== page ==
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Easiest way to get new oil into the gearbox and diff is with a hose, a funnel, gravity, and a helper. Home Depot sells clear vinyl hose, one end of which you'll hold into the filler opening, after snaking it down through the engine bay or rear wheel well. Have your helper pour the new oil through a funnel into the top end of the tube.
 

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Any auto parts store should have a suitable hand pump. I've got one made by Valvoline which screws into the top of an oil bottle. ~100 strokes/quart, though, so it's tedious. Just used it a few weeks ago to fill the gearbox on my 350Z.
 

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71 Berlina 74 GTV 17 Giulia Q4
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my one man method is one of those fluid hand pumps that screw onto the container but never do because the container the oil comes in isn't the right size so the top gets cut off to get the pump in. This is way to easy to make a joke about.
 

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Or if you want enough room to swing a cat while doing the task, you can knock the rubber drain plug out of the spare tire well, run a hose from fill plug up through said drain plug hole and from there play with funnels or bottles or pumps or whatever while not laying underneath watching yourself put more on the ground than in the 'box then pop the plug back in when done :)

The bianchi1 says it'll work anyway, and I agree.
 

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It may be fine or it may be ruined. Depends on how long it was that low. And why. Did it slowly leak out over 10 years or gush out one day?

I'd refill it, drive it a few hundred miles and then change it again. That will help flush it out if there has been any badness inside. Watch for leaks, listen for bad noises.

and check the oil level more often...
 

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If you have a compressor, you can put a hose on the filler of the oil bottle, poke a hole in the top of the oil container and put a SMALL amount of air pressure into the oil container to "blow" the oil out of the container.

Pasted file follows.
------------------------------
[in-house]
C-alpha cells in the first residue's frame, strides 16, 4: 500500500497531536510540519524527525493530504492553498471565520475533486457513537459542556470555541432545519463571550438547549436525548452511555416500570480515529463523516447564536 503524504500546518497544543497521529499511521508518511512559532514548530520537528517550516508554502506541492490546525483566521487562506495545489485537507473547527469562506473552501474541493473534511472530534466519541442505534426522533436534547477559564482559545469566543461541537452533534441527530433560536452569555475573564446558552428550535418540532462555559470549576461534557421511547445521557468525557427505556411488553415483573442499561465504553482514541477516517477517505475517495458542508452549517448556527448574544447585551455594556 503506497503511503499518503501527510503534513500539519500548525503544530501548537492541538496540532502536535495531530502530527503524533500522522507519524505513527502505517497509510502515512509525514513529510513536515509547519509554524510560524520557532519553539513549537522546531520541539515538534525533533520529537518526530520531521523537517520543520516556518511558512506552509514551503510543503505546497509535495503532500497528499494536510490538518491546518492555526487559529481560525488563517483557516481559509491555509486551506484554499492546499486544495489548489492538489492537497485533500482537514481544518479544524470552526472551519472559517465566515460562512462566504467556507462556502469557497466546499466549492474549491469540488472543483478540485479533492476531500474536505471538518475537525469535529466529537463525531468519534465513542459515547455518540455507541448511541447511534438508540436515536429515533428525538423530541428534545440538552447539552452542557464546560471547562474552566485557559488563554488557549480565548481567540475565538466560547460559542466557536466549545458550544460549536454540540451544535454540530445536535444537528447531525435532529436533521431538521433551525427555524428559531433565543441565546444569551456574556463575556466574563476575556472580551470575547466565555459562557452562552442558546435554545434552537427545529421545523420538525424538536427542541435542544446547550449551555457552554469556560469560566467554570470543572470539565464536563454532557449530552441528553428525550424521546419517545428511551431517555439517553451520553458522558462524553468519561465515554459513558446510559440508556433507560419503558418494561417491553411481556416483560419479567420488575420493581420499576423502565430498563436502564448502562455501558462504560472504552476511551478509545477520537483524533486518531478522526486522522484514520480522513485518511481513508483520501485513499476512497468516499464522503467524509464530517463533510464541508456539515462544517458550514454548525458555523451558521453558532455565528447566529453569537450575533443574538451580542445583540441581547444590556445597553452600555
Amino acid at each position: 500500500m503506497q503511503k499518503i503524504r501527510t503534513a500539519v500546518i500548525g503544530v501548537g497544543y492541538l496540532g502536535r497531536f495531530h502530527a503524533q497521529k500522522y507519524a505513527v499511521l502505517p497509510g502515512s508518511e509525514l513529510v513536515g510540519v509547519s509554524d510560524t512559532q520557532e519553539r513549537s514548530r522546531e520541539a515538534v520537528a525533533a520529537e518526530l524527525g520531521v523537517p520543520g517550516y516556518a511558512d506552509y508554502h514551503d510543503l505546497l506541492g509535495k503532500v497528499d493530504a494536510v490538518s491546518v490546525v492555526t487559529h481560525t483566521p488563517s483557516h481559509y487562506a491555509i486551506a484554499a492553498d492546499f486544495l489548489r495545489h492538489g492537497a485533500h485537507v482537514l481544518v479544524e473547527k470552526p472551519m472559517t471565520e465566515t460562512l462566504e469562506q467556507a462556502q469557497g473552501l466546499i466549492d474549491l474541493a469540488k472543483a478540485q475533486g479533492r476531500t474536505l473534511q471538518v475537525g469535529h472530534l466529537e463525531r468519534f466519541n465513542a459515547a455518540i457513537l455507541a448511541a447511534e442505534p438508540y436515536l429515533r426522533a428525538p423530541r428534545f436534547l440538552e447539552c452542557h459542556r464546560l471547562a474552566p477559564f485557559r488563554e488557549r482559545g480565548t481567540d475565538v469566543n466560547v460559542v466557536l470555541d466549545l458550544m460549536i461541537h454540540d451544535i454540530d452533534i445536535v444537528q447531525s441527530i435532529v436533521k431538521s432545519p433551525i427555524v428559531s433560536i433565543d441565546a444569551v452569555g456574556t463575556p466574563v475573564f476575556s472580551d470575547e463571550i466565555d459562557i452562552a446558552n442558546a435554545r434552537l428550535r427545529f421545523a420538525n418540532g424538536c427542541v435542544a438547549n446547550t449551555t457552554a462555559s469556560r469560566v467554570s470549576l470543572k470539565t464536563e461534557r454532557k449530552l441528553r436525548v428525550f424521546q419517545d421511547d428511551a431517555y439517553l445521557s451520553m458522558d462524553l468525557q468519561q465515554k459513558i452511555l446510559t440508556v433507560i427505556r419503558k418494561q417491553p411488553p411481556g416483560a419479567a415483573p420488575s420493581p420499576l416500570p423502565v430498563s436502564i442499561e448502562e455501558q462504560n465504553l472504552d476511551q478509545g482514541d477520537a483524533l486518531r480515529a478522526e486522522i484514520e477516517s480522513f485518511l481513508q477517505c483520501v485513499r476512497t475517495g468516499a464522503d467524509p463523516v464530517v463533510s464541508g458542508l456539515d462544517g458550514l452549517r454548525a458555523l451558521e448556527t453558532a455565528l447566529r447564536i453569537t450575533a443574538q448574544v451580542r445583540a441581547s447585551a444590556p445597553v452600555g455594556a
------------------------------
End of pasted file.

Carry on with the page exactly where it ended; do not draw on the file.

too much pressure and you will have an oil gusher!!!
 

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I'd refill it, drive it a few hundred miles and then change it again. That will help flush it out if there has been any badness inside. Watch for leaks, listen for bad noises. and check the oil level more often...
I agree with Eric on this one. One of our local Spider owners drove his Spider with a replacement rearend down to the Shell station to get grease - dry!
The aluminum rearend casing exploded because the teeth hit teeth. Metal on metal, not Metal-on-Grease-on-Metal. I had to clean the mess up and get the guy back on the road with a good rearend. A little grease can be enough to do the job of lubrication but not carry the heat away like a full Differential case. i'd say if you hurt anything it was the limited slip. Only time will tell. Fill it up with new grease and drive it. You'll find out in time.
 

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Changed the used transmission, used engine, and the used differentials oil today. The rear end has been making noise at higher speeds and goes away on deceleration. When I drained the differential oil only about a cup came out....not good since it should hold much more.

I haven't had a chance to drive the car yet since I need to get a pump or something to get fluid in the transmission. What are the chances the rear end will be quieter with the fluid change?

Hope there's no damage!
First, good start mate. More on 90% is the chance. Good luck to you mate.
 

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Boy you guys complicate things. Stand the oil bottles in hot water for 30 mins and it will squirt staight in in 20secs use the std plastic pipe on top of the bottle. Going back to sleep now! Zzzzzzzzzzzz
 
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